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This week’s guest blogger is Slaton Smith. A restaurant marketing whiz who led key programs at Arby’s, TGI Friday’s, Applebee’s and Denny’s, Slaton talks about the industry’s trend towards customization and its impact… An accomplished writer, you can find several of Slaton’s books on Amazon.  

When a store turns on its lights early in the morning, it’s inviting consumers into visit, to shop and to do business, but it’s also making a promise.   Drive up and down the street in any city and you’ll see sign after sign for everything from auto parts, to coffee, to hamburgers. Each sign represents something different and companies spend a lot of money to make sure that consumers understand what each one of those signs stands for and why the brand behind the sign is a must have in the life of a consumer.

All brands want to be loved! But to be loved they need to stay relevant. They need to understand that their customers are constantly changing their minds on what they want to buy. These can be sudden changes or gradual changes, but for a brand to compete they need to evolve. As they evolve to stay relevant, the brand promise evolves too.   The brand promise might extend to new services or product offerings. The brand is a differentiator and as consumer needs change, so does the importance of delivering the promise. Fresh food is emerging as a key point of brand differentiation and companies are scrambling to position their brand as the “fresh destination”.

According to a recent Nielsen study, 88% of people polled are willing to spend more of their budgets on fresh food. This isn’t a single demographic that’s saying this. It is everyone from Generation Z to Boomers. A solid fresh food offering could equate to an increase in average check for many industries.   In addition, more and more consumers are gravitating towards what they perceive as “healthy” brands, and spending their money there.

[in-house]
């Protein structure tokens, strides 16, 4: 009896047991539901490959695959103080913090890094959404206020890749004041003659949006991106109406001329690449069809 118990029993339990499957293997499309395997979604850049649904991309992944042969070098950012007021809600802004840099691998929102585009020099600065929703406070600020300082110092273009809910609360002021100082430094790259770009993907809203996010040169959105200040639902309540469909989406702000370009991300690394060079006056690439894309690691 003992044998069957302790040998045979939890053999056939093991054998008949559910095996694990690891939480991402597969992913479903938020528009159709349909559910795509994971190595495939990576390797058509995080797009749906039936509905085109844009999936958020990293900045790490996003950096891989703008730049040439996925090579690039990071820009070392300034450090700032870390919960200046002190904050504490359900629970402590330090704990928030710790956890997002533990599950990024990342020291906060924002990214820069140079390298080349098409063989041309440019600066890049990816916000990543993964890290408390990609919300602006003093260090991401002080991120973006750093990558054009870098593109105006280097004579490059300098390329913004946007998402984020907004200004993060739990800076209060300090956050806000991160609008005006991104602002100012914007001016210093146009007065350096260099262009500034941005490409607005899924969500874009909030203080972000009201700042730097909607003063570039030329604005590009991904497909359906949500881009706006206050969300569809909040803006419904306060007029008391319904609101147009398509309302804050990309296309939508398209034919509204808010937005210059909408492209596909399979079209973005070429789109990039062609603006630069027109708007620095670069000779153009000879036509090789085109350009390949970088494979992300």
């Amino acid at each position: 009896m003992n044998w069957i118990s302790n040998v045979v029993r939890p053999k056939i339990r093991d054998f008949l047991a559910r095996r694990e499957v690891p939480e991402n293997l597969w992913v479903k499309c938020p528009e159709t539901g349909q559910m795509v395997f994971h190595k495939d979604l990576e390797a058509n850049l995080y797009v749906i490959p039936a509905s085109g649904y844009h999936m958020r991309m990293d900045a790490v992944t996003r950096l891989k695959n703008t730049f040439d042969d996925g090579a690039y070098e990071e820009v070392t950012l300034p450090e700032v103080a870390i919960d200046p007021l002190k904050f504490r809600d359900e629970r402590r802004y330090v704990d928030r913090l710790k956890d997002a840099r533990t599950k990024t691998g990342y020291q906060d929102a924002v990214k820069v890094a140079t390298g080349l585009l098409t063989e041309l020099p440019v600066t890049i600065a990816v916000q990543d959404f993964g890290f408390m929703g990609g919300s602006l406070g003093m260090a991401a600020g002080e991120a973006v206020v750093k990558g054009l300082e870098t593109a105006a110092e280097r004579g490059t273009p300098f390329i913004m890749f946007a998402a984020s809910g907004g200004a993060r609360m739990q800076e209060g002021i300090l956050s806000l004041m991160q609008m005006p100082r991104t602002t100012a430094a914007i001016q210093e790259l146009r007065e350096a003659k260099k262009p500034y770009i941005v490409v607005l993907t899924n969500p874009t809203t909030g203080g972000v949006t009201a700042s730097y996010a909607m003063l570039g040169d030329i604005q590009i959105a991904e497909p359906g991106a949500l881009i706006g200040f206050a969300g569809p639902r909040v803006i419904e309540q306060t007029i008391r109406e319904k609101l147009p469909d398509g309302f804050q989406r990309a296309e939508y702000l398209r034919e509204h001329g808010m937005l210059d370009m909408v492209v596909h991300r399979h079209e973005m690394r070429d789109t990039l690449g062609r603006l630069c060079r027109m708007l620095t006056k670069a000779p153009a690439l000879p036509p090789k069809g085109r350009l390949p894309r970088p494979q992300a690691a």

So, this sounds great, doesn’t it? Just offer more fresh food in your store or office break room and you will see sales increases. It’s just that easy, right?

Well, it’s not that easy. Consumer’s also want to take control of their experience. They demand customization. They also want it fast.   This translates to an increase in labor costs and operator frustration at the point of consumer contact. They need a solution to keep up with ever changing consumer demands. So, offering fresh food isn’t so easy after all.

This is where robotics steps in. Robotic solutions can automate the delivery of fresh food to consumers, reduce labor costs and eliminate many operational struggles at the same time.   Robots like Sally the Salad Robot work 24/7, producing a great product every time a guest places an order, serving up tasty fresh food and making good on a brand’s promise.

Sally the Salad Robot and her robot peers have the ability to bring customizable, fresh food to places that brands never thought were possible such as, airports, office breakrooms, convenience stores and college dorms.

Sometimes a brand needs a helping hand to deliver a promise. Sally the Salad Robot is happy to help.